Huguenots- French Calvinists Humanism- The study of Latin or Greek classics and of the Church Fathers both for their own sake and to promote a rebirth of ancient norms and values. Hussites- Followers of John Huss, who questioned Catholic teachings about the Eucharist. Imperialism- The extension of a nation’s authority over other nations or areas through conquest or political or economic hegemony. Indulgences- Remission of the temporal penalty of punishment in purgatory that remained after sins had been forgiven. Industrial Revolution- Mechanization of the European economy that began in Britain in the second half of the 18th century. Intendents- Royal officials under the French monarchy who supervised the provincial governments in the name of the king. Italia Irredenta- Meaning “unredeemed Italy.” Italian-speaking areas that had been left under Austrian rule at the time of the unification of Italy. Jacobins- The radical republican party during the French Revolution that displaced the Girondins. Jacquerie- Revolt of the French Peasantry. Jansenism- A 17th-century movement within the Catholic Church that taught that human beings were so corrupted by original sin that they could do nothing good nor secure their own salvation without divine grace. (It was opposed to the Jesuits). July Monarchy- The French regime set up after the overthrow of the Bourbons in July 1830. Junkers- The noble landlords of Prussia. Keynesian Economics- The theory of John Maynard Keynes (1883-1946) that governments could spend their economies out of a depression by running deficits to encourage employment and stimulate the production and consumption of goods. Kleindeustsch- Meaning “small German.” The argument that the German-speaking portions of the Habsburg Empire should be excluded from a united Germany. Kristallnacht- Meaning “crystal night” because of the broken glass that littered German streets after the looting and destruction of Jewish homes, businesses, and synagogues across Germany on the orders of the Nazi Party in November, 1938. Kulaks- Prosperous Russian peasant farmers. Kulturkampf- Meaning the “battle for culture.” The conflict between the Roman Catholic Church and the government of the German Empire in the 1870s. Laissez-faire- French phrase meaning “allow to do.” In economics the doctrine of minimal government interference in the working of the economy. League of Nations- The association of sovereign states set up after WWI to pursue common policies and avert international aggression. Lebensraum- Meaning “living space.” The Nazi plan to colonize and exploit the Slavic areas of Eastern Europe for the benefit of Germany. Levee en Masse- The French Revolutionary conscription (1792) of all males into the army and the harnessing of the economy for war production.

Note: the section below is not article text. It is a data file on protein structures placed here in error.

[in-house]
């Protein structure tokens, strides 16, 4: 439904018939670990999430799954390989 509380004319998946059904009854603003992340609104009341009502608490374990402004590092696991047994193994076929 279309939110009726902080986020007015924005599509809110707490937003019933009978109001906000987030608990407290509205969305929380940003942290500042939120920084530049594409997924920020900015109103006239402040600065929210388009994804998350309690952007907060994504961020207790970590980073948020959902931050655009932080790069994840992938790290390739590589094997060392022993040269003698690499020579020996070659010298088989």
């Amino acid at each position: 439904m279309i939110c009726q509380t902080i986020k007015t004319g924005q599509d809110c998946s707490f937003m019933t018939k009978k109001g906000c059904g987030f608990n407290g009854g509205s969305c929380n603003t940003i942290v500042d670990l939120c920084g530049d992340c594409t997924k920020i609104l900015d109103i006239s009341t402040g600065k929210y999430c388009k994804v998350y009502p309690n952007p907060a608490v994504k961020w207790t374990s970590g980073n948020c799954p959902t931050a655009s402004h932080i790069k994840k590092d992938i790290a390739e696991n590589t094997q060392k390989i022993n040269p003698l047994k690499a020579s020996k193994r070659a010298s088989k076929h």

Liberal Arts- The medieval university program that consisted of trivium: grammar, rhetoric, and logic, and the quadrivium: arithmetic, geometry, astronomy, and music. Liberalism- In the 19th-century, support for representative government dominated by the propertied classes and minimal government interference in the economy. Lollards- Followers of John Wycliffe (1384) who questioned the supremacy and privileges of the Pope and the Church hierarchy. Luftwaffe- The German air force in WWII. Magyars- The majority ethnic group in Hungary. Mandates- The assigning of the former German colonies and Turkish territories in the Middle East to Britain, France, Japan, Belgium, Australia, and South Africa as de facto colonies under the vague supervision of the League of Nations with the hope that the territories would someday advance to independence. Mannerism- A style of art in the mid-to late 16th century that permitted the artist to express his or her own “manner” or feelings in contrast to the symmetry and simplicity of the art of the High Renaissance. Marshall Plan- the US program named after Secretary of State George C. Marshall of providing economic aid to Europe after WWII. Marxism- The theory of Karl Marx and Friedrich Engels that history is the result of class conflict, which will end in the inevitable triumph of the industrial proletariat over the bourgeoisie and the abolition of private property and social class. Mensheviks- Meaning the “minority.” Term Lenin applied to the majority moderate faction of the Russian Social Democratic Party opposed to him and the Bolsheviks. Mercantilism- Term used to describe close government control of the economy that sought to maximize exports and accumulate as much precious metals as possible to enable the state to defend its economic and political interests. Methodism- An English religious movement begun by John Wesley that stressed inward, heart-felt religion and the philosophy of attaining Christian perfection in this life. Modernism- The movement in the arts and literature in the late 19th and early 20th centuries to create new aesthetic forms and to elevate the aesthetic experience of a work of art above the attempt to portray reality as accurately as possible. Nationalism- The belief that one is part of a nation, defined as a community with its own language, traditions, customs, and history that distinguish it from other nations and make it the primary focus of a person’s loyalty and sense of identity. Naturalism- The attempt to portray nature and human life without sentimentality. Neoplatonism- A religious philosophy that tried to combine mysticism with classical rationalist speculation. Its chief formulator. New Economic Policy (NEP) - A limited revival of capitalism, especially in light industry and agriculture, introduced by Lenin in 1921 to repair the damage inflicted on the Russian economy by the Civil War and War Communism. New Imperialism- The extension in the late 19th and early 20th centuries of Western political and economic dominance to Asia, the Middle East, and Africa. Old Regime- Term applied to the pattern of social, political, and economic relationships and institutions that existed in Europe before the French Revolution. Panslavism- The movement to create a nation or federation that would embrace all the Slavic peoples of eastern Europe.